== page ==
Our research broadens the knowledge of kidney disease.

Burden of Chronic Kidney Disease by KDIGO Categories of Glomerular Filtration Rate and Albuminuria: A Systematic Review

Molly Murton, Danielle Goff-Leggett, Anna Bobrowska, Juan Jose Garcia Sanchez, Glen James, Eric Wittbrodt, Stephen Nolan, Elisabeth Sörstadius, Roberto Pecoits-Filho, Katherine Tuttle 

The Kidney Disease: Improving Global Outcomes (KDIGO) 2012 guidelines recommend classifying patients by glomerular filtration rate (GFR) and albuminuria to predict chronic kidney disease (CKD) prognosis. The aim of this systematic review was to explore the epidemiological burden of CKD stratified by the KDIGO 2012 categories. MEDLINE® and Embase were searched for observational studies of patients with CKD with results stratified according to the KDIGO 2012 classification. Investigated outcomes were prevalence, incidence, and risk factors and complications of CKD, including mortality.

Incretin drugs in diabetic kidney disease: biological mechanisms and clinical evidence

Radica Z. Alicic, Emily J. Cox, Joshua J. Neumiller, Katherine R. Tuttle 

As the prevalence of diabetes continues to climb, the number of individuals living with diabetic complications will reach an unprecedented magnitude. The emergence of new glucose-lowering agents — sodium–glucose cotransporter 2 inhibitors and incretin therapies — has markedly changed the treatment landscape of type 2 diabetes mellitus. In addition to effectively lowering glucose, incretin drugs, which include glucagon-like peptide 1 receptor (GLP1R) agonists and dipeptidyl peptidase 4 (DPP4) inhibitors, can also reduce blood pressure, body weight, the risk of developing or worsening chronic kidney disease and/or atherosclerotic cardiovascular events, and the risk of death. Although kidney disease events have thus far been secondary outcomes in clinical trials, an ongoing phase III trial in patients with diabetic kidney disease will test the effect of a GLP1R agonist on a primary kidney disease outcome.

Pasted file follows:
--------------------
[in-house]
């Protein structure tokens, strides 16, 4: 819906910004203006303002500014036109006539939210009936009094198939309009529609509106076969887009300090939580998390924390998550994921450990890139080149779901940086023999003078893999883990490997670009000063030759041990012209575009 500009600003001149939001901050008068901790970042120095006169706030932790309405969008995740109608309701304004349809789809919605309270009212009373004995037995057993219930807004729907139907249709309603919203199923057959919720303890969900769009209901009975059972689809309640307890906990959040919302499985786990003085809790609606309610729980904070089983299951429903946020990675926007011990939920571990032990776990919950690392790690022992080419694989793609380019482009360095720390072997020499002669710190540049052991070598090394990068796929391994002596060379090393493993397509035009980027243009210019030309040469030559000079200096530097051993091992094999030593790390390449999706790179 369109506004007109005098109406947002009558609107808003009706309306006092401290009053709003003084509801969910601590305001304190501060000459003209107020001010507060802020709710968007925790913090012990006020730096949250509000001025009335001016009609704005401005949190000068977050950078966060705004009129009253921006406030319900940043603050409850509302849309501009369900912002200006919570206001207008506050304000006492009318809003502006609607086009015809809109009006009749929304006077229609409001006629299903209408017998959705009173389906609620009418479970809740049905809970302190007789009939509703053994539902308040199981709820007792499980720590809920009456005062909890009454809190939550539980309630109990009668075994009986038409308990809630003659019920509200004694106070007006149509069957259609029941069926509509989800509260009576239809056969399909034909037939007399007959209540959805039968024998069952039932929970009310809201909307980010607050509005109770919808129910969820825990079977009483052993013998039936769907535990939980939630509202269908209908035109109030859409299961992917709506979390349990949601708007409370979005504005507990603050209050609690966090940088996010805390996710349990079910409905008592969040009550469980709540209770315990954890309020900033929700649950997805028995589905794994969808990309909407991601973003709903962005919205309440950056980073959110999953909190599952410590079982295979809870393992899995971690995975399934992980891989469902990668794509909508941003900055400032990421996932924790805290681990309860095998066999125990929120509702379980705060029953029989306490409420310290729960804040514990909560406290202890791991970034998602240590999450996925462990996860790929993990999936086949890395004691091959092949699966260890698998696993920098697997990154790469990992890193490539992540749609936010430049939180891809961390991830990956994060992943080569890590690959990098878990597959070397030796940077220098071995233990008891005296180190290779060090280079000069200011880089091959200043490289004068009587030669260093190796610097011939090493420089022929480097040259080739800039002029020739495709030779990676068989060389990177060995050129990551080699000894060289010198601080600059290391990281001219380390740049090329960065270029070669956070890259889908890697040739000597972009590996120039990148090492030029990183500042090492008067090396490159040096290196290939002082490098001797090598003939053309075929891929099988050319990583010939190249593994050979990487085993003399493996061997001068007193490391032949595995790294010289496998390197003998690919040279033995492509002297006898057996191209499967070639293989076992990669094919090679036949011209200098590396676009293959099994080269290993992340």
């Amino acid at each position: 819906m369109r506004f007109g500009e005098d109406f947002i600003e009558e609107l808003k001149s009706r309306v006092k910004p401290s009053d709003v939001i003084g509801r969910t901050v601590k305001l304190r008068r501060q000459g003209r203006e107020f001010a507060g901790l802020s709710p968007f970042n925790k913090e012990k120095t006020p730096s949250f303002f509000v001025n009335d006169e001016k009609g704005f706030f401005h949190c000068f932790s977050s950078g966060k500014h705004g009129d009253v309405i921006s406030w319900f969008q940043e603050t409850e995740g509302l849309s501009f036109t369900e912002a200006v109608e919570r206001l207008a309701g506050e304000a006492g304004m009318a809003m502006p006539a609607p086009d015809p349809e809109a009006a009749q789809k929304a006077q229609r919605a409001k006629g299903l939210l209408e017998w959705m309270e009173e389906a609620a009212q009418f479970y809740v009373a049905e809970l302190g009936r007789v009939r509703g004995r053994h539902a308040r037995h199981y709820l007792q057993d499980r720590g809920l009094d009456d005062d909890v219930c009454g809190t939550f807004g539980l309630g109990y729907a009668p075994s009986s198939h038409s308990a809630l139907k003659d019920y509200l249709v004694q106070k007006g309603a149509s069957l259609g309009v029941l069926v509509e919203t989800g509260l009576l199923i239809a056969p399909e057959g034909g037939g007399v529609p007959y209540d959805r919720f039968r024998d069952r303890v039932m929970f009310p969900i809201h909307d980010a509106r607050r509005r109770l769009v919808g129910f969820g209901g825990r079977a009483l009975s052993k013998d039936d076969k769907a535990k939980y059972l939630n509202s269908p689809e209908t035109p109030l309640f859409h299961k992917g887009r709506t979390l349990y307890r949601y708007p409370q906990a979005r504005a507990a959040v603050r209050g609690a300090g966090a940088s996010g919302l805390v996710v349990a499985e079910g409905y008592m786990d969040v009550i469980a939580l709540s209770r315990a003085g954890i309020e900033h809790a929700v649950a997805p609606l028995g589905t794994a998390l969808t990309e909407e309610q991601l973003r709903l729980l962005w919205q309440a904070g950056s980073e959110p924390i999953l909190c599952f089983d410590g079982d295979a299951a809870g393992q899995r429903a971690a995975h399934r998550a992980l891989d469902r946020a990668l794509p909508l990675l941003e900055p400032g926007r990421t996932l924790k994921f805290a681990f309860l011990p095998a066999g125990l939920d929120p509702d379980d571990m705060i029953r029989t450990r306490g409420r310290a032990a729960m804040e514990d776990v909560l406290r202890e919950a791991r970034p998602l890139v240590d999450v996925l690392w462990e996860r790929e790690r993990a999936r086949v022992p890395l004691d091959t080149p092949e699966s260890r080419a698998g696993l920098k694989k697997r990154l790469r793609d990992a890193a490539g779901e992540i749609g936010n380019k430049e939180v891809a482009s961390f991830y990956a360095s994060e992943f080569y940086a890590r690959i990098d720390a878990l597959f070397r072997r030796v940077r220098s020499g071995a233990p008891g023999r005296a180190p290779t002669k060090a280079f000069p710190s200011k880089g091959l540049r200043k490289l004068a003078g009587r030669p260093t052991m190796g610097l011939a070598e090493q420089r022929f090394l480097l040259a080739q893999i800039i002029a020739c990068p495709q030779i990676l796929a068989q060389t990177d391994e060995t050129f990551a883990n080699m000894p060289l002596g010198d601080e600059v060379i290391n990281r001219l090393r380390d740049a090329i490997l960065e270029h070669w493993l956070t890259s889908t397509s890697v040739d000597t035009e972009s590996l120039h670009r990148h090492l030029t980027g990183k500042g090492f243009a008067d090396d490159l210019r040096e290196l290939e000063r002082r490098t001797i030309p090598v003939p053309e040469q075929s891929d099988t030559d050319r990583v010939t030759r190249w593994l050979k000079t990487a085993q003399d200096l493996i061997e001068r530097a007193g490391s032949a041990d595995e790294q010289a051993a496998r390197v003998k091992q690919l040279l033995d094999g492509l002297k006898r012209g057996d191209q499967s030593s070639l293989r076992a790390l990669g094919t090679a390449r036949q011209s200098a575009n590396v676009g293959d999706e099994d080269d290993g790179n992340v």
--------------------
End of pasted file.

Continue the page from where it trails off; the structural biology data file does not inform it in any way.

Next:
Cardio-Renal-Metabolic Care Models: Toward Achieving Effective Interdisciplinary Care

Janani Rangaswami, Katherine Tuttle, Muthiah Vaduganathan